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Greylock and MLT are trying to diversify tech's wealth cycle

Megan Rose Dickey
·4-min read
Gears with dollar sign, pound and euro symbol, on bricks wall background.
Gears with dollar sign, pound and euro symbol, on bricks wall background.

Greylock Partners has teamed up with Management Leadership for Tomorrow to address issues of diversity and inclusion in the technology industry.

"Our view is this has to be a comprehensive approach," MLT Founder and CEO John Rice told TechCrunch. "This is not just a coding program, mentor program, fellowship program. There are plenty of great ones. They're important. But what we're saying is you have to work on all these levers and take a long-term view. Our view is we can really move the needle exponentially to grow minority participation in the highest leverage areas of the tech ecosystem."

For starters, the multifaceted partnership will enable Greylock to tap into MLT's network of around 8,000 Black, Latinx and Indigenous professionals and connect them with potential roles at the firm's portfolio companies. Additionally, Greylock and MLT will work together to support retention at those companies, as well as help MLT professionals pursue careers in venture capital.

"Being at Greylock and seeing the tech ecosystem over the last 20 years -- it's become pretty clear that, at no surprise to us, modern technology is one of the greatest opportunities for wealth creation," Greylock Partner David Sze told TechCrunch. "Has been one of the greatest creators for wealth and is likely to be so in the future -- in the foreseeable future."

But the greatest financial returns accrue to founders, early employees and investors. That creates this network where those early employees and alumni from top companies like Facebook or Google then go on to become founders of the next generation of startups in the wealth creation cycle, Sze said.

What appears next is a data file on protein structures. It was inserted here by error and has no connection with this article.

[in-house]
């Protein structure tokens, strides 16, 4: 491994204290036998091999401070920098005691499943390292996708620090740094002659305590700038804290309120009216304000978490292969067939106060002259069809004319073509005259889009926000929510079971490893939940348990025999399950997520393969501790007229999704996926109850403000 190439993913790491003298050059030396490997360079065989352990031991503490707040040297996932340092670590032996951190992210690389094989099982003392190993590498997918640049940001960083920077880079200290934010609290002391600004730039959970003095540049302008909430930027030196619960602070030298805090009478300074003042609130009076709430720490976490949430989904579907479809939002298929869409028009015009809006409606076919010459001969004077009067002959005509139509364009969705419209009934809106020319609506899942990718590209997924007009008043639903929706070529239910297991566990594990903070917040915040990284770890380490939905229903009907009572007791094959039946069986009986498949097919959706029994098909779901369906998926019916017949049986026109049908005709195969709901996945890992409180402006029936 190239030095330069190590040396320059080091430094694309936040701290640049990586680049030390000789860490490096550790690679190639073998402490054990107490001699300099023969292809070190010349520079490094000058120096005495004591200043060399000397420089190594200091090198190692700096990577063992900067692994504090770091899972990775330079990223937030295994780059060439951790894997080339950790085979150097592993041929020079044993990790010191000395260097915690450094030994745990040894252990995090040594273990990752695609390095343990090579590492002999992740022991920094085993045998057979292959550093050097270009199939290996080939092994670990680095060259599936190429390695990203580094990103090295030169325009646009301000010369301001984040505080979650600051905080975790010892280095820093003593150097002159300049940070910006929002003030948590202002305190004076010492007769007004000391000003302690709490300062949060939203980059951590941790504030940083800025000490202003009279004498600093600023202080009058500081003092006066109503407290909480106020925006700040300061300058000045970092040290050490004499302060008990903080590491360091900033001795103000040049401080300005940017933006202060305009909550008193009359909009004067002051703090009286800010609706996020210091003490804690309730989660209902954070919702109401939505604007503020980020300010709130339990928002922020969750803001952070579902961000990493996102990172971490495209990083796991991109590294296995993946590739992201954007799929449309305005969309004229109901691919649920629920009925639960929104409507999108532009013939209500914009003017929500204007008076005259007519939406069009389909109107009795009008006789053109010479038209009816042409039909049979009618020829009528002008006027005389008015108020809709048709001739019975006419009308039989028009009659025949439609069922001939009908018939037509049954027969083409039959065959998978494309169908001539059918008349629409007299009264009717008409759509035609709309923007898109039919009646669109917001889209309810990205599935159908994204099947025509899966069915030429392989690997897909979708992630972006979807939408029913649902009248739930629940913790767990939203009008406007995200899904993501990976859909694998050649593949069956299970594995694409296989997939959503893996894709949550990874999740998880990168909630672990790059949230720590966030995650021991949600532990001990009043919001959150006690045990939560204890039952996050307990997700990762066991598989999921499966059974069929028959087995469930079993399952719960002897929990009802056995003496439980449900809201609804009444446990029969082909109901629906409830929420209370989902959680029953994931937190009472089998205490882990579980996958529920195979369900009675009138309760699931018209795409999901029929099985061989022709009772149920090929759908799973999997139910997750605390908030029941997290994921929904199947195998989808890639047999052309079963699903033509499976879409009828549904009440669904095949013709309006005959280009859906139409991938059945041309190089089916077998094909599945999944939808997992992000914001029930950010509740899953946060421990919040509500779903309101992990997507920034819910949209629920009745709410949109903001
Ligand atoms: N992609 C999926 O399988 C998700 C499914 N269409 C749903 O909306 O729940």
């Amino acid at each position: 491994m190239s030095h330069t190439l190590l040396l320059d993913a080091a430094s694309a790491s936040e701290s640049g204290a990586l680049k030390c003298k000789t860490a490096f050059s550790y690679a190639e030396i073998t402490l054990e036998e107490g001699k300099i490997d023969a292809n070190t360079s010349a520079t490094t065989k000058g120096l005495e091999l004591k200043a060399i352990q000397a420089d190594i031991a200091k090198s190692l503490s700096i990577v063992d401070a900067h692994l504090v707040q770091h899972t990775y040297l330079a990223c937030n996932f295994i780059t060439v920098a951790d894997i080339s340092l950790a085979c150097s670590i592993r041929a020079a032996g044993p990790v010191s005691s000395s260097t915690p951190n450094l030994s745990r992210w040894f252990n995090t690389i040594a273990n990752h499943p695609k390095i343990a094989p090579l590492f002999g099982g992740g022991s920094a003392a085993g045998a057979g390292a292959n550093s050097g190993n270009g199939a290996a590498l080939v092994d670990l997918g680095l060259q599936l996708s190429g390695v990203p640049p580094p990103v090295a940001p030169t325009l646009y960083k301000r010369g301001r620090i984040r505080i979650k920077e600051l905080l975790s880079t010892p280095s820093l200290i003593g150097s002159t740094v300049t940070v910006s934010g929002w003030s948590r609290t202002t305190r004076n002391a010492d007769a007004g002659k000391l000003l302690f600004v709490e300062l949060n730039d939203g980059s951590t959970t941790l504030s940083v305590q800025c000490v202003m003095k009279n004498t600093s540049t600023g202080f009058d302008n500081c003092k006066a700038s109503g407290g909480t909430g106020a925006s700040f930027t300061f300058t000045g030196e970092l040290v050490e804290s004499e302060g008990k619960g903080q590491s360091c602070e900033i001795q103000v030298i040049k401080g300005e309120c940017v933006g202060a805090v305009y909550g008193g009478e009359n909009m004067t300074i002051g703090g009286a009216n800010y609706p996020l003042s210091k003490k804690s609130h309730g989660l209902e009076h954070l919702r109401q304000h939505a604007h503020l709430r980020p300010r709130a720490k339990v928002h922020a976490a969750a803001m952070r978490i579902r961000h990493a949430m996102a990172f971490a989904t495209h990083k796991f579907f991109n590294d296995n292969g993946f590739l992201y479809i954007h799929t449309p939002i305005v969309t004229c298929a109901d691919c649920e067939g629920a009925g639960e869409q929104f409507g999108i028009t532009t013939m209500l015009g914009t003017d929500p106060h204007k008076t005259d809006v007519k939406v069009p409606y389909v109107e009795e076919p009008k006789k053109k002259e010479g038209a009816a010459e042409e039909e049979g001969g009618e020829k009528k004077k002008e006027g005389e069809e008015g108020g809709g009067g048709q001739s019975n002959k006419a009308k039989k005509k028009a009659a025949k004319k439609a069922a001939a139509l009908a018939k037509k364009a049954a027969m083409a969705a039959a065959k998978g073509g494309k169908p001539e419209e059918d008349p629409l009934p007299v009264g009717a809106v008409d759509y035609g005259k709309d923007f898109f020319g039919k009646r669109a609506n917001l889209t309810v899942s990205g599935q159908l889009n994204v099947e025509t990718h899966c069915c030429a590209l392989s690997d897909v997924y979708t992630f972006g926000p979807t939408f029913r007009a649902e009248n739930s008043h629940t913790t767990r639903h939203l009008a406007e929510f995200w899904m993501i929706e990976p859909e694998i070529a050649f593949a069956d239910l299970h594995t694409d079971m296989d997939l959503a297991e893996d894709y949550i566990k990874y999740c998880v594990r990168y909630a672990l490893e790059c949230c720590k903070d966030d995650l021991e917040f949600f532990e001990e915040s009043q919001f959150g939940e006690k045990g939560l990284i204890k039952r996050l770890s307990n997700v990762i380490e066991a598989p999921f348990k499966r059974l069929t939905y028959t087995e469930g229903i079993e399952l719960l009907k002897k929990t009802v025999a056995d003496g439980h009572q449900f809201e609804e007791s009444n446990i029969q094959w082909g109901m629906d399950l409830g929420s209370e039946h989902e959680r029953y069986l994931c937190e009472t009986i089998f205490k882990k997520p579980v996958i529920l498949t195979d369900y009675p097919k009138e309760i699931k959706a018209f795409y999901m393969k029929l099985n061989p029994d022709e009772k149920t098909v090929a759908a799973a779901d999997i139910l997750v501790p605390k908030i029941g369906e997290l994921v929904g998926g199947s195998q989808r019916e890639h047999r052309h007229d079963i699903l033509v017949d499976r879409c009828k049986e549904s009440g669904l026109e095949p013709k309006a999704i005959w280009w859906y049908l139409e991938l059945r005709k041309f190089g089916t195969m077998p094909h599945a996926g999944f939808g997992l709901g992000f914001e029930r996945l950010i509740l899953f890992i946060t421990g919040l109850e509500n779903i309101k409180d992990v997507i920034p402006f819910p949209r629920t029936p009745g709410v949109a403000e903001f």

"And the cycle repeats itself," Sze said.

Then, VCs are eager to back teams with people who used to work at those high-growth companies, he said.

"That's just how the Valley works," Sze said. "It's a social network in and of itself. [ … ] But the issue is that Black and Latinx and Native American people really largely have been left out of tech startups and venture capital and those networks. And as a result, it actually is a compounding factor."

For those folks in the system, it compounds in their favor but that means for those left out, it becomes harder to figure out how to break into it, Sze said.

"And look, VCs and tech startups -- we just have to be honest that we've been really bad at getting this right," Sze said. "Historically, I mean, we've let the system sort of evolve without much top down oversight in regards of diversity and inclusion and we just really need to change that."

That's a key reason why Greylock and MLT are partnering to try to get more Black, Latinx and Indigenous people in these tech startups. And it's not that there is a pipeline problem because there is plenty of available talent, Sze said. But he said that if there is a pipeline problem, "the problem is actually on our side."

"It's not on the talent side," Sze said. "There is plenty of talent out there. It's that the networks and systems that have existed and grown over time in the Valley have not been conducive to allowing the inclusion of that group."

Greylock's partners also donated $5 million to anchor MLT's first-ever impact fund, which allows MLT to be a limited partner in Greylock's latest fund, a $1 billion fund.

"We have a long history with our LPs," Sze said. "We do not let new LPs in very often and we're super excited to have them involved because we think it's a force multiplier."

The hope with this partnership is that it'll spur ideas for other collaborations with VC funds, Sze said. For Rice, he hopes that other leaders in tech will take note and get on board with moving the needle.

"Leaders need to be at this time, at this critical juncture, be much better informed about why we are where we are," Rice said. "[ … ] Leaders not only need to be well-informed but also be willing to hold themselves accountable to be more informed. And that doesn't require them to be experts on the history of racism. It requires them to understand like they understand, you know, AI and bitcoin and things like that. Understand this stuff."

Leadership, Rice said, also looks like committing to a comprehensive approach with the same level of rigor that venture capitalists apply to how they invest in companies, and that tech companies apply to their growth.

"If we don't have that same level of rigor in our approach and we just think that we can move the needle with random acts of diversity, then we're done. We're not going to move the needle. It's going to require, you know, a comprehensive approach."